Speaking to The New Times, Edson Rwagasore, the Division Manager, Public Health Surveillance and Emergency Preparedness and Response at the Rwanda Biomedical Center (RBC) said the country has picked a number of lessons from the previous outbreaks in the region and locally like Ebola and Covid-19 and is partly what inspired advanced preparedness.
He said, “This includes three surveillance systems, the use of electronic community-based surveillance, Integrated disease surveillance, one health tool, and ecological investigation."
Rwagasore added that the country has set up systems capable of identifying outbreaks before they become pandemic.
He talked about the seasonal flu, saying that it's not a new outbreak and that the virus infection is very common. He added that the number of people infected each season cannot be estimated because not everyone will seek medical care or get tested.
Rwagasore added that people should seek treatment for such infections and not undermine the flu to avoid spreading it.
Referring to the CDC study, he said that children are most likely to get flu and that people aged and above are also at a high risk of getting infected.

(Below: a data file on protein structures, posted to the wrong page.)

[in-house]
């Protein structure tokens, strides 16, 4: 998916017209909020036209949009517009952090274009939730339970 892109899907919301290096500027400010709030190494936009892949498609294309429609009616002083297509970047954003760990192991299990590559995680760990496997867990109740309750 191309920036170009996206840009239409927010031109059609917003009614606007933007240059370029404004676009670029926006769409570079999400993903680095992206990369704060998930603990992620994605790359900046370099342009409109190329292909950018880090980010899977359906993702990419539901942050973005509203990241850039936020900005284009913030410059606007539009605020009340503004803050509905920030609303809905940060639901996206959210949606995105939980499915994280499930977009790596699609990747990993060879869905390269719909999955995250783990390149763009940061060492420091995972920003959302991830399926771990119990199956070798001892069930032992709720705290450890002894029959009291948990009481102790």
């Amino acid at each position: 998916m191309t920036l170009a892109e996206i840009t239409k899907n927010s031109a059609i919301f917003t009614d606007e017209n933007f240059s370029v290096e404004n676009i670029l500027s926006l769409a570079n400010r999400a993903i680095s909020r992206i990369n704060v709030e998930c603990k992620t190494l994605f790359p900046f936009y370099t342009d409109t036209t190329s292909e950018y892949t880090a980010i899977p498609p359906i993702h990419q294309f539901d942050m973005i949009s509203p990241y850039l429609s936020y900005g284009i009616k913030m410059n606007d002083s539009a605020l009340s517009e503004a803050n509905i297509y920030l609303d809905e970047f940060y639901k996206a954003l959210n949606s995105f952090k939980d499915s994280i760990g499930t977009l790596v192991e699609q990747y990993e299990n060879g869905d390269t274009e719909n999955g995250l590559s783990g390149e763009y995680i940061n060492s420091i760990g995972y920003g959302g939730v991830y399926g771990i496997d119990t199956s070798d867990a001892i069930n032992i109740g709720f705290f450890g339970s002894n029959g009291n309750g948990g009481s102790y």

Median incidence values (or attack rate) by age group were 9.3 per cent for children aged 0-17 years, 8.8 per cent for adults aged 18-64 years, and 3.9 per cent for adults aged 65 years and older.
This means that children younger than 18 years are more than twice as likely to develop a symptomatic flu virus infection than adults 65 and older.
According to the numbers shared by the Ministry of Health, they show an increase in seasonal flu cases during rainy seasons the national laboratory surveillance testing shows that H3N2 influenza virus remains the most prevalent in Rwanda.
According to a report from CDC flu is a contagious respiratory illness caused by influenza viruses that infect the nose, throat, and sometimes the lungs. It can cause mild to severe illness, and at times can lead to death.
The report also says that most experts believe that flu viruses spread mainly by tiny droplets made when people with flu cough, sneeze, or talk. These droplets can land in the mouths or noses of people who are nearby. Less often, a person might get flu by touching a surface or object that has flu virus on it and then touching their own mouth, nose or possibly their eyes. - Esther Favour, The New Times